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Awareness of Racism Sparks a Conversation in Downtown Akron

The "It's Time to Talk: Forums on Race" in Akron
The "It's Time to Talk: Forums on Race" in Akron

A public discussion called “It’s Time to Talk: Forums on Race” drew a sell-out crowd at Quaker Square in Akron Wednesday.  It also involved the revival of a meeting format long used by Native Americans to assure democratic group conversations.

Akron continues its discussion of race

A "talking circles" used to foster conversation
Credit TIM RUDELL / WKSU
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A "talking circles" used to foster conversation

Three hundred and fifty local leaders and citizens took seats in small groups at round tables.  And, as with many ancient tribal meetings where a talking stick or similar object passed in turn to each, who then spoke his or her mind, each table at the Akron meeting had a bracelet-like “talking circle” of buckeyes strung on a cord.   

Jacqueline Debose and Lenda Smith
Credit TIM RUDELL / WKSU
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Jacqueline Debose and Lenda Smith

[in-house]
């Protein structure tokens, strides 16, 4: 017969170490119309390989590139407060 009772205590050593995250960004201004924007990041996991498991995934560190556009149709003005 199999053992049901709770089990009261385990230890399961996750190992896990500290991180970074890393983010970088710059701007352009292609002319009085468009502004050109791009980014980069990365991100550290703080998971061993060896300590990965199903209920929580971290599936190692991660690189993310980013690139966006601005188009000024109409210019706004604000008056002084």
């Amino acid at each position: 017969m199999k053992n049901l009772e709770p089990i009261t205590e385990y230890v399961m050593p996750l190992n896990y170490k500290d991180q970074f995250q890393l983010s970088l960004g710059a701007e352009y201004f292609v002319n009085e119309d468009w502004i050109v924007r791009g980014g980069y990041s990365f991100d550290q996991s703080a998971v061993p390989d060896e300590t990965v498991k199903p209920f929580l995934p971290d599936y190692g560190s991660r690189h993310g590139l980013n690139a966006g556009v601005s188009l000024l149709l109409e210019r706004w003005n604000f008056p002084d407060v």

Attendees Jacqueline Debose and Lenda Smith say that worked.  “I really like the passing of the circle because it really gave everybody an equal opportunity to speak.” “And from that we were than able to think about how we can contribute to making a difference in our community.”

Akron Urban League, Temple Israel, and the YMCA of Greater Cleveland sponsored the forums with the goal of expanding awareness of racism through open conversation. 

The event’s keynote speaker was retired Cuyahoga Community College President Jerry Sue Thornton.  She said the forums help to begin a search for solutions by fostering self-awareness regarding racism.  

Thornton says recognizing racism is the first step

“We begin to view the world through a different lens.  We can turn the dial.  We can have not only the conversations with each other, but we can have those tough conversations with ourselves.”

Organizers say with the sellout response to this first Forums event in Akron, they’ll likely sponsor several more in the area this year.

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